Amazon's Jeff Bezos questioned by U.S. Senators on coronavirus related firing of warehouse protest leader

Questions center on the timeline of events

Five Democratic lawmakers on Wednesday wrote Amazon.com Inc to raise concern about its firing of a worker who protested warehouse operations during the coronavirus pandemic, according to a copy of the letter seen by Reuters.

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The letter, addressed to Chief Executive Jeff Bezos, adds to public scrutiny Amazon is facing over the dismissal, at a time when the company is racing to update safety protocols, keep warehouses open and ship essential goods to shoppers who are shut indoors.

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Amazon employee Christian Smalls came to the company's Staten Island, New York warehouse on March 30 for a small protest he helped organize, which in part called for the site's closure. Workers feared infection after a colleague had fallen ill to the novel coronavirus, cases of which have now been reported among staff at more than 50 Amazon warehouses, according to the New York Times.

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The virus has infected more than 1.4 million people globally.

Amazon said it fired Smalls, who had contact with the virus patient after he violated a paid quarantine to join the protest. The dismissal prompted New York City's mayor to announce a probe and the state's attorney general to demand a U.S. labor board investigation.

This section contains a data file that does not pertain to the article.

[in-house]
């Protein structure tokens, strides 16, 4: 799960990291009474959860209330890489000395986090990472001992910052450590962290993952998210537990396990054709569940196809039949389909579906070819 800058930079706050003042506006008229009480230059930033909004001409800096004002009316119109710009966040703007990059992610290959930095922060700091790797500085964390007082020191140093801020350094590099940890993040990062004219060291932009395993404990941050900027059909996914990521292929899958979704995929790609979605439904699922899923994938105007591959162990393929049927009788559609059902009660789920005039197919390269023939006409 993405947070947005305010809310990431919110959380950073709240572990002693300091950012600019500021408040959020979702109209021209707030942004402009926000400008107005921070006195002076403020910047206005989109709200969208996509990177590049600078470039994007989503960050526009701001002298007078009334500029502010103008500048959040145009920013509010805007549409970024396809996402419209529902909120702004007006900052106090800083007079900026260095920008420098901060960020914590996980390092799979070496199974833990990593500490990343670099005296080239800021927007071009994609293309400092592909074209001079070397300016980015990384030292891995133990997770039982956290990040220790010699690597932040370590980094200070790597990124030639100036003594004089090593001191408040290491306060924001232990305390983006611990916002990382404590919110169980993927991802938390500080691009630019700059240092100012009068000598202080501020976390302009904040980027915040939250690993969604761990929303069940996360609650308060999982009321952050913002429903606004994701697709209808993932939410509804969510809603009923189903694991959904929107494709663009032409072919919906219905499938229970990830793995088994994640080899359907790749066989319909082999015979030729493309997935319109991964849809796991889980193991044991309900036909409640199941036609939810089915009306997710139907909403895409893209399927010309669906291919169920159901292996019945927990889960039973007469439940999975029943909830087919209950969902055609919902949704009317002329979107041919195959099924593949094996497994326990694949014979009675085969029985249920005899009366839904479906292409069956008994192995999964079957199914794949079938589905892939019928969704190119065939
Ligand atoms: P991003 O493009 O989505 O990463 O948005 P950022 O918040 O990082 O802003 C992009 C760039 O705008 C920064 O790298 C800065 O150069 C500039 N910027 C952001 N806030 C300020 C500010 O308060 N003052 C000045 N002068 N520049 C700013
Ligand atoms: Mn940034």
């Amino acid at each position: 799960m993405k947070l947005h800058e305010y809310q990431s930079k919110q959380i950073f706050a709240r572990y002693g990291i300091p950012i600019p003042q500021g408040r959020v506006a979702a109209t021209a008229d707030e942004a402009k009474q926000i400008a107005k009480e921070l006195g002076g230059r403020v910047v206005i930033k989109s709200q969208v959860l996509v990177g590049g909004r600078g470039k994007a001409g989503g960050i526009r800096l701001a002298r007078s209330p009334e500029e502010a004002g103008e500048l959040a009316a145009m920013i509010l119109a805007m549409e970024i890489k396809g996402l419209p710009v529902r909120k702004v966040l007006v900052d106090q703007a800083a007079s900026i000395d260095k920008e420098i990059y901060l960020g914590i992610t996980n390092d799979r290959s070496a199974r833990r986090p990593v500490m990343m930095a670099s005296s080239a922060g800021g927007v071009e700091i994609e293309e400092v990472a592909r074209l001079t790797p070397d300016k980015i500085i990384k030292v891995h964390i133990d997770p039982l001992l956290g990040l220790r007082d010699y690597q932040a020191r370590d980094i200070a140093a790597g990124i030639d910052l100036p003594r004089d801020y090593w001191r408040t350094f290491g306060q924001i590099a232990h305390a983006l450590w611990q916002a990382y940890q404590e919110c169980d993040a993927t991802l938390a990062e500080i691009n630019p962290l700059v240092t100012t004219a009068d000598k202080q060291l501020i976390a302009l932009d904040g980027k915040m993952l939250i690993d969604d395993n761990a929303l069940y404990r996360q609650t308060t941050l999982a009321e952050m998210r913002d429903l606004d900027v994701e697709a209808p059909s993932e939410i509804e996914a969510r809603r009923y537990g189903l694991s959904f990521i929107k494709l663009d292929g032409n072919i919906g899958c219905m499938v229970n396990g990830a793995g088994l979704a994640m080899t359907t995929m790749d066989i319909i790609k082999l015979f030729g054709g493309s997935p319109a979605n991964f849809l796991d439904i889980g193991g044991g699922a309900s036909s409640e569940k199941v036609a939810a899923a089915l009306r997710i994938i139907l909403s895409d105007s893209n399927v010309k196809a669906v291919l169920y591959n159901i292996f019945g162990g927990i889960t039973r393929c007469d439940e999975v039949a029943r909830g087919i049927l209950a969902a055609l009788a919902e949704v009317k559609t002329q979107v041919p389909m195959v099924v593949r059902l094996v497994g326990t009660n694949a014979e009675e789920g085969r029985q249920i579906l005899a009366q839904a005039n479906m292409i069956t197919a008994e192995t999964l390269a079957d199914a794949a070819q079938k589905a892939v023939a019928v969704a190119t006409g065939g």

In Wednesday's letter, senators led by Cory Booker questioned the order of events. They cited a media report suggesting that Smalls' two-week quarantine may have come after Smalls "had begun organizing their colleagues to demand more workplace transparency and stronger workplace protections." The quarantine should have ended five days before the protest based on a possible March 11 exposure, the letter said, citing the media report.

Sen. Cory Booker, D-N.J., one of five senators seeking explanation over the firing of Amazon employee Christian Smalls (AP Photo/John Bazemore)

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"The right to organize is a bedrock of our economy, responsible for many of the greatest advances achieved by workers over generations," the letter said.

Amazon has said it fired Smalls because he put others' health at risk. It respects workers' rights to choose a union, the company separately has said. Amazon has also taken "extreme" measures, it said, to keep staff safe while shipping goods to U.S. households, the vast majority of which are under a stay-at-home order. On top of site cleaning, Amazon said it is requiring temperature checks and social distancing, and it is making masks available at all U.S. and European warehouses.

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Leaked notes from an Amazon executive meeting have added to blowback over the firing. In the notes, Amazon's general counsel described Smalls as "not smart, or articulate."

He later issued a statement saying frustration over the health risks created by Smalls had clouded his judgment.

Other signatories to the senators' letter, which referenced the leaked notes, include Robert Menendez, Sherrod Brown, Richard Blumenthal and Kirsten Gillibrand.

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